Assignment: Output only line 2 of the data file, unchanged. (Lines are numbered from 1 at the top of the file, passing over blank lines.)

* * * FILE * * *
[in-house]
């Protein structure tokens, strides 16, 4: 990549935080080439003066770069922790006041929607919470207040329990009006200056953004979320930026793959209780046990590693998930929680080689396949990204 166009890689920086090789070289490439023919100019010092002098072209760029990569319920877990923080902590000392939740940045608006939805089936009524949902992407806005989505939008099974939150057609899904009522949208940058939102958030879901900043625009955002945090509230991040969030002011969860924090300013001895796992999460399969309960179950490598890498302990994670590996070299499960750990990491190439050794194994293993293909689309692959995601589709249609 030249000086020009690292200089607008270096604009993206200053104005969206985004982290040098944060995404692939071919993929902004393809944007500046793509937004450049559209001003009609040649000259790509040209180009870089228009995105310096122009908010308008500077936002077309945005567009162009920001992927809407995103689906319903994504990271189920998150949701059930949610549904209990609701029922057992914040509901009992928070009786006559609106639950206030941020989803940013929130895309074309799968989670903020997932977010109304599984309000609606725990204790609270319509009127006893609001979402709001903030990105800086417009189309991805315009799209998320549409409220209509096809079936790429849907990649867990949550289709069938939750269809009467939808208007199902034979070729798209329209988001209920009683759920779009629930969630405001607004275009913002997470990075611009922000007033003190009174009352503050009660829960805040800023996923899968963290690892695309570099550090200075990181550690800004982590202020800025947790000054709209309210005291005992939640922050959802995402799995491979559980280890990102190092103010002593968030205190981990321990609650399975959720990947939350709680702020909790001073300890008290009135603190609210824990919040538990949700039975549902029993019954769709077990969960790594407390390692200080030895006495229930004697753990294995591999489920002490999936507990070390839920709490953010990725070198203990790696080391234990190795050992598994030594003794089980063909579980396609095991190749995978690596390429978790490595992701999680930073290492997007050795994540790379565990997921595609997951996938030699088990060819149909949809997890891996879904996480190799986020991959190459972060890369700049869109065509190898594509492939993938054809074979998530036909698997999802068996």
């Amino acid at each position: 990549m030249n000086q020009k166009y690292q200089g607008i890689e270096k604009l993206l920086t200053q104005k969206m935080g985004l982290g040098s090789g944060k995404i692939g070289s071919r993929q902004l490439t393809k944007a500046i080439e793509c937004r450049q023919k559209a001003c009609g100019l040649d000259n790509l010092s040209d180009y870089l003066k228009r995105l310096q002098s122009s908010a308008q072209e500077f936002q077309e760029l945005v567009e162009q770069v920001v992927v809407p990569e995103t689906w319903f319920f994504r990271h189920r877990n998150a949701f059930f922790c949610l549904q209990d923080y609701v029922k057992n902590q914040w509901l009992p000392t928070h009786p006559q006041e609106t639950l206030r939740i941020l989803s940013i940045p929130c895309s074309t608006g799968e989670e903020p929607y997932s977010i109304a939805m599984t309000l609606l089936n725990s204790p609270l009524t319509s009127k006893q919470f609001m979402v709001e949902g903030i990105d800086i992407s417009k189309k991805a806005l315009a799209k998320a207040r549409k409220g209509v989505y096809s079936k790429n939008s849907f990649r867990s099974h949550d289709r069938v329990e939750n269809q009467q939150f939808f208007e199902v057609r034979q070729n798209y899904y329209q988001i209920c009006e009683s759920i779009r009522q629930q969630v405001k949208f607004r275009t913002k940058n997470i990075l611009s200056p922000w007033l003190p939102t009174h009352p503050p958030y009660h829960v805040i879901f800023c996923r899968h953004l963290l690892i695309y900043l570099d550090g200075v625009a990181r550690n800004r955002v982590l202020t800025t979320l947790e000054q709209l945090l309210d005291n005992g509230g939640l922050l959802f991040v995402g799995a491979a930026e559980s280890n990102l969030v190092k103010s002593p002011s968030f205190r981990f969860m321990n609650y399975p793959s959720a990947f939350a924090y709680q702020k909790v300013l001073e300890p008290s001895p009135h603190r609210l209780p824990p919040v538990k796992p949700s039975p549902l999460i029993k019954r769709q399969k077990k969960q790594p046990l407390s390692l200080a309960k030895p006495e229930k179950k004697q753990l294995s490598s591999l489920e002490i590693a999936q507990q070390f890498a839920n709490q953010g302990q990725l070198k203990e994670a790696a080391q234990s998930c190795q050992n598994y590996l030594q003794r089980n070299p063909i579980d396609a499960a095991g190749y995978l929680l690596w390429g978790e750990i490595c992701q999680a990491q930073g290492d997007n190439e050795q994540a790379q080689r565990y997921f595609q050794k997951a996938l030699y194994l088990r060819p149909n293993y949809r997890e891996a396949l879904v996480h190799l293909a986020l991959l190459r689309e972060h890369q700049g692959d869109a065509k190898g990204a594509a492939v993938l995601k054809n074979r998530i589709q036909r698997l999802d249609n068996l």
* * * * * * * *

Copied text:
């Protein structure tokens, strides 16, 4: 990549935080080439003066770069922790006041929607919470207040329990009006200056953004979320930026793959209780046990590693998930929680080689396949990204 166009890689920086090789070289490439023919100019010092002098072209760029990569319920877990923080902590000392939740940045608006939805089936009524949902992407806005989505939008099974939150057609899904009522949208940058939102958030879901900043625009955002945090509230991040969030002011969860924090300013001895796992999460399969309960179950490598890498302990994670590996070299499960750990990491190439050794194994293993293909689309692959995601589709249609 030249000086020009690292200089607008270096604009993206200053104005969206985004982290040098944060995404692939071919993929902004393809944007500046793509937004450049559209001003009609040649000259790509040209180009870089228009995105310096122009908010308008500077936002077309945005567009162009920001992927809407995103689906319903994504990271189920998150949701059930949610549904209990609701029922057992914040509901009992928070009786006559609106639950206030941020989803940013929130895309074309799968989670903020997932977010109304599984309000609606725990204790609270319509009127006893609001979402709001903030990105800086417009189309991805315009799209998320549409409220209509096809079936790429849907990649867990949550289709069938939750269809009467939808208007199902034979070729798209329209988001209920009683759920779009629930969630405001607004275009913002997470990075611009922000007033003190009174009352503050009660829960805040800023996923899968963290690892695309570099550090200075990181550690800004982590202020800025947790000054709209309210005291005992939640922050959802995402799995491979559980280890990102190092103010002593968030205190981990321990609650399975959720990947939350709680702020909790001073300890008290009135603190609210824990919040538990949700039975549902029993019954769709077990969960790594407390390692200080030895006495229930004697753990294995591999489920002490999936507990070390839920709490953010990725070198203990790696080391234990190795050992598994030594003794089980063909579980396609095991190749995978690596390429978790490595992701999680930073290492997007050795994540790379565990997921595609997951996938030699088990060819149909949809997890891996879904996480190799986020991959190459972060890369700049869109065509190898594509492939993938054809074979998530036909698997999802068996």